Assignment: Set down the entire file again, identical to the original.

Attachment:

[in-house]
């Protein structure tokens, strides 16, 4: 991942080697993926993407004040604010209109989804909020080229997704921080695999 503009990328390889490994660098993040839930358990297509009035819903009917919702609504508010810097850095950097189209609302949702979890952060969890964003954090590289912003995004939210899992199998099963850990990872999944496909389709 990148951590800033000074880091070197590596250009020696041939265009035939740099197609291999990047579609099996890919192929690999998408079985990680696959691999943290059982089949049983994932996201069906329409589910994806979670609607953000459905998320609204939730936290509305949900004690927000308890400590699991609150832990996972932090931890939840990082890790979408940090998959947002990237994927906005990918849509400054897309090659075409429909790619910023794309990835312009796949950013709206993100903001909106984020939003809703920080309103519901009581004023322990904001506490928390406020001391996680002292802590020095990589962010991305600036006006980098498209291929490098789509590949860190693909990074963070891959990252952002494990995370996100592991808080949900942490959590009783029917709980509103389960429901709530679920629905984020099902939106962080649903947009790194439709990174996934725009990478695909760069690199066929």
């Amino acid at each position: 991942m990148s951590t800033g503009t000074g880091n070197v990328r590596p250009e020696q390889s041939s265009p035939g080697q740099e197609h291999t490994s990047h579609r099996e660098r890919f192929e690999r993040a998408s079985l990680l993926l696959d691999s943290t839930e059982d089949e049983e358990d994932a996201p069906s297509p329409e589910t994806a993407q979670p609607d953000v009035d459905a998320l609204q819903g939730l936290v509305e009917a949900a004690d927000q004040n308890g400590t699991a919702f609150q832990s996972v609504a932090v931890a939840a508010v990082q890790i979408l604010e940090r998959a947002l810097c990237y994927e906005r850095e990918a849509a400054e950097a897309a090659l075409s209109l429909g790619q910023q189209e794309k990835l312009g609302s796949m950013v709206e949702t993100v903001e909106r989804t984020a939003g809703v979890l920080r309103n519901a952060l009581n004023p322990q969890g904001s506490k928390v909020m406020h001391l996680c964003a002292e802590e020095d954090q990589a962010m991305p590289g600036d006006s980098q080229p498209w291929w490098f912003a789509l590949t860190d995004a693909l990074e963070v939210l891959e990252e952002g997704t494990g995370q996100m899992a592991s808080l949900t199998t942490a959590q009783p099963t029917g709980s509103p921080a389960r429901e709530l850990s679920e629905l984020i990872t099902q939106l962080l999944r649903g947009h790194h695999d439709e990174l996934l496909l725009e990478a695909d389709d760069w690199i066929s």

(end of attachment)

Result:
[in-house]
């Protein structure tokens, strides 16, 4: 991942080697993926993407004040604010209109989804909020080229997704921080695999 503009990328390889490994660098993040839930358990297509009035819903009917919702609504508010810097850095950097189209609302949702979890952060969890964003954090590289912003995004939210899992199998099963850990990872999944496909389709 990148951590800033000074880091070197590596250009020696041939265009035939740099197609291999990047579609099996890919192929690999998408079985990680696959691999943290059982089949049983994932996201069906329409589910994806979670609607953000459905998320609204939730936290509305949900004690927000308890400590699991609150832990996972932090931890939840990082890790979408940090998959947002990237994927906005990918849509400054897309090659075409429909790619910023794309990835312009796949950013709206993100903001909106984020939003809703920080309103519901009581004023322990904001506490928390406020001391996680002292802590020095990589962010991305600036006006980098498209291929490098789509590949860190693909990074963070891959990252952002494990995370996100592991808080949900942490959590009783029917709980509103389960429901709530679920629905984020099902939106962080649903947009790194439709990174996934725009990478695909760069690199066929």
């Amino acid at each position: 991942m990148s951590t800033g503009t000074g880091n070197v990328r590596p250009e020696q390889s041939s265009p035939g080697q740099e197609h291999t490994s990047h579609r099996e660098r890919f192929e690999r993040a998408s079985l990680l993926l696959d691999s943290t839930e059982d089949e049983e358990d994932a996201p069906s297509p329409e589910t994806a993407q979670p609607d953000v009035d459905a998320l609204q819903g939730l936290v509305e009917a949900a004690d927000q004040n308890g400590t699991a919702f609150q832990s996972v609504a932090v931890a939840a508010v990082q890790i979408l604010e940090r998959a947002l810097c990237y994927e906005r850095e990918a849509a400054e950097a897309a090659l075409s209109l429909g790619q910023q189209e794309k990835l312009g609302s796949m950013v709206e949702t993100v903001e909106r989804t984020a939003g809703v979890l920080r309103n519901a952060l009581n004023p322990q969890g904001s506490k928390v909020m406020h001391l996680c964003a002292e802590e020095d954090q990589a962010m991305p590289g600036d006006s980098q080229p498209w291929w490098f912003a789509l590949t860190d995004a693909l990074e963070v939210l891959e990252e952002g997704t494990g995370q996100m899992a592991s808080l949900t199998t942490a959590q009783p099963t029917g709980s509103p921080a389960r429901e709530l850990s679920e629905l984020i990872t099902q939106l962080l999944r649903g947009h790194h695999d439709e990174l996934l496909l725009e990478a695909d389709d760069w690199i066929s």